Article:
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Preferences as Human Capital: Rational Choice Theories of Endogenous Preferences and Socioeconomic Changes

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  • Maria Saez-Marti

    ()
    (IEW University of Zurich)

  • Fabrizio Zilibotti

    (University of Zurich and CEPR)

Abstract

We discuss the theoretical and empirical foundations of modern economic theories of cultural transmission. The importance of cultural factors in shaping economic and social transformations has been the focus of a long-standing debate in social sciences since the XIXth Century. Neoclassical economics has remained at the marging of this debate. However, there has been a recent surge of interest among economists for cultural factors. The economic models of cultural transmission borrow the main ideas from the anthropological literature, but endogeneize the efforts parents exert to transmit specific cultural variants or preference parameters. We distinguish between paternalistic models where parents use their own values to evaluate their children’s utility, and non-paternalistic or utilitarian models in which parents choose their children’s preferences to maximize the children’s well-being. We discuss recent examples, focusing in particular on corruption, patience, and work ethic.

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Bibliographic Info

Article provided by Finnish Economic Association in its journal Finnish Economic Papers.

Volume (Year): 21 (2008)
Issue (Month): 2 (Autumn)
Pages: 81-94

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Handle: RePEc:fep:journl:v:21:y:2008:i:2:p:81-94

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  1. Maria Sáez-Martí & Yves Zenou, 2007. "Cultural transmission and discrimination," IEW - Working Papers 348, Institute for Empirical Research in Economics - University of Zurich, revised Apr 2012.
  2. Paola Giuliano, 2007. "Living Arrangements in Western Europe: Does Cultural Origin Matter?," Journal of the European Economic Association, MIT Press, vol. 5(5), pages 927-952, 09.
  3. James Heckman & Pedro Carneiro, 2003. "Human Capital Policy," NBER Working Papers 9495, National Bureau of Economic Research, Inc.
  4. Botticini, Maristella & Eckstein, Zvi, 2006. "From Farmers to Merchants, Voluntary Conversions and Diaspora: A Human Capital Interpretation of Jewish History," CEPR Discussion Papers 6006, C.E.P.R. Discussion Papers.
  5. James Heckman & Flavio Cunha, 2007. "The Technology of Skill Formation," American Economic Review, American Economic Association, vol. 97(2), pages 31-47, May.
  6. Becker, Sascha O. & Wößmann, Ludger, 2007. "Was Weber Wrong? A Human Capital Theory of Protestant Economic History," Discussion Papers in Economics 1366, University of Munich, Department of Economics.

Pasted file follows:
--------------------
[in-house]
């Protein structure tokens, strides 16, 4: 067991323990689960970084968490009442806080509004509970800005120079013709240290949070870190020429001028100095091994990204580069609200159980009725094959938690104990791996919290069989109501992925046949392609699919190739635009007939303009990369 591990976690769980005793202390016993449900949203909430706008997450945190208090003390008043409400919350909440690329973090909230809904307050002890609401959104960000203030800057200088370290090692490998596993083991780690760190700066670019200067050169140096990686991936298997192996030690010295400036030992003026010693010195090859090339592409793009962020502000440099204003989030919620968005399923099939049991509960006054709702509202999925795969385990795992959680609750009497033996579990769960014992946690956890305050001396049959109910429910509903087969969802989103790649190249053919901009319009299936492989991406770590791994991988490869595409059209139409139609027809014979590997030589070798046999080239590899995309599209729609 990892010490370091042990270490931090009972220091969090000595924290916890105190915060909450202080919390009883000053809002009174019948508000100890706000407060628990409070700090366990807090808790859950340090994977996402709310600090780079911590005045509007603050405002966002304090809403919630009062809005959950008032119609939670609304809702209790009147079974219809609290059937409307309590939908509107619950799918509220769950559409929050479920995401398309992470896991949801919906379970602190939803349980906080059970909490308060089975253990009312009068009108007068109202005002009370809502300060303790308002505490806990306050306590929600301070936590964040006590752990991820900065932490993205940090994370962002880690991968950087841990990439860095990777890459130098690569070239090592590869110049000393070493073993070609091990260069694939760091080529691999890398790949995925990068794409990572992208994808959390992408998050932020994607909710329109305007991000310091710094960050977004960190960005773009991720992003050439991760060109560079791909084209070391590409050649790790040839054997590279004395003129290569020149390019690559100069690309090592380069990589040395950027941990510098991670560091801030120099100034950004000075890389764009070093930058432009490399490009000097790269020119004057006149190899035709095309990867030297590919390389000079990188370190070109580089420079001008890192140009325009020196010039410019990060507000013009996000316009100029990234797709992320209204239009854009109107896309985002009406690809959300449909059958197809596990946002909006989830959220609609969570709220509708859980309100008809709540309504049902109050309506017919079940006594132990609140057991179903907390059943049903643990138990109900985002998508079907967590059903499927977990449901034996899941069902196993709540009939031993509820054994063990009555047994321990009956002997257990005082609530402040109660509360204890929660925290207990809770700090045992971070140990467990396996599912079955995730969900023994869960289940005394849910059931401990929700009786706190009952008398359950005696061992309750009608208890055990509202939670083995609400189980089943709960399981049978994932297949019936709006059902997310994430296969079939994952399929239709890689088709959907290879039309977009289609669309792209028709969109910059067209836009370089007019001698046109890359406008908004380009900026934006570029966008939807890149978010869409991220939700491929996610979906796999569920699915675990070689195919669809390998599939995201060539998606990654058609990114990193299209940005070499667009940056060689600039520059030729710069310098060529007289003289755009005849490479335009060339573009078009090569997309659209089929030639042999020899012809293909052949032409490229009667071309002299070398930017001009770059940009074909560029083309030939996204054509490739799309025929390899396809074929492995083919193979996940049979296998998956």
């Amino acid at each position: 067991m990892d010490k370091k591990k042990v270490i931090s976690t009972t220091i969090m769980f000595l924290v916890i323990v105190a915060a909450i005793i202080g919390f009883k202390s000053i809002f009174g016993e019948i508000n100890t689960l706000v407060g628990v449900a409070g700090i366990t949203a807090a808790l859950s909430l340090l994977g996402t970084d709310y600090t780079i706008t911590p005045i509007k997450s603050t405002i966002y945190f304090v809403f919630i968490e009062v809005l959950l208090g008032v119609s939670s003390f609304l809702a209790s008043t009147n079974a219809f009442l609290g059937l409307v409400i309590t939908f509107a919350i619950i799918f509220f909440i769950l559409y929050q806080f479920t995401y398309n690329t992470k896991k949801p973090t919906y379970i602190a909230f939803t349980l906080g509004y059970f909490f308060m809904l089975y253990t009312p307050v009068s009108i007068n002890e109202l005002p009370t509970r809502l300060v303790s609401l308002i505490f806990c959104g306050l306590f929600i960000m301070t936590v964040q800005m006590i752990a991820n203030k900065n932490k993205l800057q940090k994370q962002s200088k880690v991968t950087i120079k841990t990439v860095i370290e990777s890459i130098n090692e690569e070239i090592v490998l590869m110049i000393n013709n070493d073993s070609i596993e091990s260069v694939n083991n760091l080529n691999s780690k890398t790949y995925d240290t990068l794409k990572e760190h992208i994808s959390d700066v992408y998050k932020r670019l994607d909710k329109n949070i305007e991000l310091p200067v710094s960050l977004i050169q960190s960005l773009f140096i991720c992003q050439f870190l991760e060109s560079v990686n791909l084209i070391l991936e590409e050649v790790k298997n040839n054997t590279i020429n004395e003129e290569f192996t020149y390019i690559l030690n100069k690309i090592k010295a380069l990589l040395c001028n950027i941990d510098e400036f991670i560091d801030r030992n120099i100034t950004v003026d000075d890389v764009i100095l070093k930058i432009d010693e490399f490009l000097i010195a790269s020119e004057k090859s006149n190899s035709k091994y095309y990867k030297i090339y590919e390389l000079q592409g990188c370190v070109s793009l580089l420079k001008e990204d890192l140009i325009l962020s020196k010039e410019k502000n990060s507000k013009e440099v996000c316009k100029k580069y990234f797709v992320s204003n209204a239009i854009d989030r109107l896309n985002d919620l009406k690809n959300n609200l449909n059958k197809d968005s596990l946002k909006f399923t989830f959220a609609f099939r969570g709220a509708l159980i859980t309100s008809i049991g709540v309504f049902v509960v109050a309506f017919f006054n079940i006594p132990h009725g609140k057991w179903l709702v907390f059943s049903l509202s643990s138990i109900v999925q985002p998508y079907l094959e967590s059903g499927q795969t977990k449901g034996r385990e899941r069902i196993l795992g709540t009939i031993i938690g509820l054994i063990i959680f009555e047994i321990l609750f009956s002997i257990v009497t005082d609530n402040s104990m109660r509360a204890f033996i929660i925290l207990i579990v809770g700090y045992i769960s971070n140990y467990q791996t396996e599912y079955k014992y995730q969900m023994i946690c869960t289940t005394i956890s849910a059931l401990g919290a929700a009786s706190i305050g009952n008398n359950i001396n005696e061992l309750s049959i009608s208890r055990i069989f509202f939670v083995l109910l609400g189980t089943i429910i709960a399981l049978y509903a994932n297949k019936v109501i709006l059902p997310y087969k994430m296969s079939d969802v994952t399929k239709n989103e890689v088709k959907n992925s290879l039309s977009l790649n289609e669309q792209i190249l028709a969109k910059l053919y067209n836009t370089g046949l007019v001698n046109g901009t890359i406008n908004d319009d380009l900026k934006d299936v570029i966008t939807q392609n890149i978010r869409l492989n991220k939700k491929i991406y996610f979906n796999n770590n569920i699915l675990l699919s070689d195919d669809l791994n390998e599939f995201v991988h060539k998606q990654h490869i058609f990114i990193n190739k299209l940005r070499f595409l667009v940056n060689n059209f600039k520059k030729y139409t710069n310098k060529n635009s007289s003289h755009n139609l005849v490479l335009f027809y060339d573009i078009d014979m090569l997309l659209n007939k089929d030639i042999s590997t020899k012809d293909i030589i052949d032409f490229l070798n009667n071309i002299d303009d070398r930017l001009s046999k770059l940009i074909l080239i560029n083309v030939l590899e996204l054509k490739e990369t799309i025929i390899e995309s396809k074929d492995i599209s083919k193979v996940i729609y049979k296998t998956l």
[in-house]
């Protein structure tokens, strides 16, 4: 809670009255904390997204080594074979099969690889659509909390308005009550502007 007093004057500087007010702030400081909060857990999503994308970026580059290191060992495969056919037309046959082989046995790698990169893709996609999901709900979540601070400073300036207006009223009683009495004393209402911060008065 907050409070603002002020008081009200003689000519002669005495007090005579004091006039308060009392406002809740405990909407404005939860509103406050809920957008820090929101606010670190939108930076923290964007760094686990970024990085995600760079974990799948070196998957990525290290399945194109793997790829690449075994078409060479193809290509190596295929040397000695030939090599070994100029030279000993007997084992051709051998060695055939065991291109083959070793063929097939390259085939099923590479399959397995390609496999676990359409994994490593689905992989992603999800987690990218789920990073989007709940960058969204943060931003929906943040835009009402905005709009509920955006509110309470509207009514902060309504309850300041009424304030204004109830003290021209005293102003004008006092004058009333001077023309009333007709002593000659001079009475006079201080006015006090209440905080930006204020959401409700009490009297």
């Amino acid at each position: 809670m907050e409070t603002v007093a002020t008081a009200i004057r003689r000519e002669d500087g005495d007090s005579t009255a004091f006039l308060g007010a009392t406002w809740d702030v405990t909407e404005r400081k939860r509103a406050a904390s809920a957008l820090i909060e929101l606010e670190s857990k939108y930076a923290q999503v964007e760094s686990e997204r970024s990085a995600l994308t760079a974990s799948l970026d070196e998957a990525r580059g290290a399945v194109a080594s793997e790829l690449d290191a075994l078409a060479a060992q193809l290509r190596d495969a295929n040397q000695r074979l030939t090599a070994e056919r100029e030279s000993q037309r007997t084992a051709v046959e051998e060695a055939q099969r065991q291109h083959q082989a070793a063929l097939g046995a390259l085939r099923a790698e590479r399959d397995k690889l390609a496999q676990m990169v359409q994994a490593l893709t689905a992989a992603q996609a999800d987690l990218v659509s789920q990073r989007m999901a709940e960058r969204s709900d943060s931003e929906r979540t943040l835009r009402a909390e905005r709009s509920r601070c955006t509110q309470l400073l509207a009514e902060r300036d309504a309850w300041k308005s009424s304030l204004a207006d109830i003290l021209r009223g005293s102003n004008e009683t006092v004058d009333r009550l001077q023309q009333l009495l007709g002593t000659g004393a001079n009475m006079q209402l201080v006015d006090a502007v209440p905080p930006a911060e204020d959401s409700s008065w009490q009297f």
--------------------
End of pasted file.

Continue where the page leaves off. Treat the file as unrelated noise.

7. Bisin, A. & Verdier, T., 1997. "The Economics of Cultural Transmission and the Dynamics of Preferences," DELTA Working Papers 97-03, DELTA (Ecole normale supérieure).
  8. Maria Saez-Marti & Anna Sjögren, 2007. "Peers and Culture," IEW - Working Papers 349, Institute for Empirical Research in Economics - University of Zurich.
  9. James J. Heckman, 2000. "Policies to Foster Human Capital," JCPR Working Papers 154, Northwestern University/University of Chicago Joint Center for Poverty Research.
  10. John M. Barron & Mark C. Berger & Dan A. Black, 2006. "Selective Counteroffers," Journal of Labor Economics, University of Chicago Press, vol. 24(3), pages 385-410, July.
  11. Hauk, Esther & Saez-Marti, Maria, 2002. "On the Cultural Transmission of Corruption," Journal of Economic Theory, Elsevier, vol. 107(2), pages 311-335, December.
  12. James J. Heckman & Jora Stixrud & Sergio Urzua, 2006. "The Effects of Cognitive and Noncognitive Abilities on Labor Market Outcomes and Social Behavior," Journal of Labor Economics, University of Chicago Press, vol. 24(3), pages 411-482, July.
  13. Raquel Fernández & Alessandra Fogli, 2005. "Fertility: The Role of Culture and Family Experience," NBER Working Papers 11569, National Bureau of Economic Research, Inc.
  14. Matthias Doepke & Fabrizio Zilibotti, 2007. "Occupational Choice and the Spirit of Capitalism," NBER Working Papers 12917, National Bureau of Economic Research, Inc.
  15. Becker, Gary S & Mulligan, Casey B, 1997. "The Endogenous Determination of Time Preference," The Quarterly Journal of Economics, MIT Press, vol. 112(3), pages 729-58, August.
  16. Botticini, Maristella & Eckstein, Zvi, 2004. "Jewish Occupational Selection: Education, Restrictions, or Minorities?," IZA Discussion Papers 1224, Institute for the Study of Labor (IZA).
  17. Matthias Doepke & Fabrizio Zilibotti, 2005. "Social Class and the Spirit of Capitalism," Journal of the European Economic Association, MIT Press, vol. 3(2-3), pages 516-524, 04/05.
  18. Nicholas, Tom, 1999. "Clogs to Clogs in Three Generations? Explaining Entrepreneurial Performance in Britain Since 1850," The Journal of Economic History, Cambridge University Press, vol. 59(03), pages 688-713, September.
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